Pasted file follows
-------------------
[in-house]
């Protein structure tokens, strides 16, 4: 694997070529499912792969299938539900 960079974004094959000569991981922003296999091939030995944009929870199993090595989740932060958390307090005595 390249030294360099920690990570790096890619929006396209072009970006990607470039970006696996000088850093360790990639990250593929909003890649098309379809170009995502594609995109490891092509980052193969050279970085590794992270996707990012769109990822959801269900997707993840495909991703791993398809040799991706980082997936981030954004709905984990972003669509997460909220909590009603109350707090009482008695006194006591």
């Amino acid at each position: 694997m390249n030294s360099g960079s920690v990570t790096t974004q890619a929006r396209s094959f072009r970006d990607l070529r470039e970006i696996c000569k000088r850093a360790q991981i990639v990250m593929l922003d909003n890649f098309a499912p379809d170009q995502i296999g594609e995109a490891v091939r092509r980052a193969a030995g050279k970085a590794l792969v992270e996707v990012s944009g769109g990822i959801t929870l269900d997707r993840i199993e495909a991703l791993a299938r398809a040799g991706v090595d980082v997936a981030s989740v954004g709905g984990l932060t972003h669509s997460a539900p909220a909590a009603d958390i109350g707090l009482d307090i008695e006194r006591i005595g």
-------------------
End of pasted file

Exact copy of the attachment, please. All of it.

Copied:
[in-house]
């Protein structure tokens, strides 16, 4: 694997070529499912792969299938539900 960079974004094959000569991981922003296999091939030995944009929870199993090595989740932060958390307090005595 390249030294360099920690990570790096890619929006396209072009970006990607470039970006696996000088850093360790990639990250593929909003890649098309379809170009995502594609995109490891092509980052193969050279970085590794992270996707990012769109990822959801269900997707993840495909991703791993398809040799991706980082997936981030954004709905984990972003669509997460909220909590009603109350707090009482008695006194006591």
């Amino acid at each position: 694997m390249n030294s360099g960079s920690v990570t790096t974004q890619a929006r396209s094959f072009r970006d990607l070529r470039e970006i696996c000569k000088r850093a360790q991981i990639v990250m593929l922003d909003n890649f098309a499912p379809d170009q995502i296999g594609e995109a490891v091939r092509r980052a193969a030995g050279k970085a590794l792969v992270e996707v990012s944009g769109g990822i959801t929870l269900d997707r993840i199993e495909a991703l791993a299938r398809a040799g991706v090595d980082v997936a981030s989740v954004g709905g984990l932060t972003h669509s997460a539900p909220a909590a009603d958390i109350g707090l009482d307090i008695e006194r006591i005595g």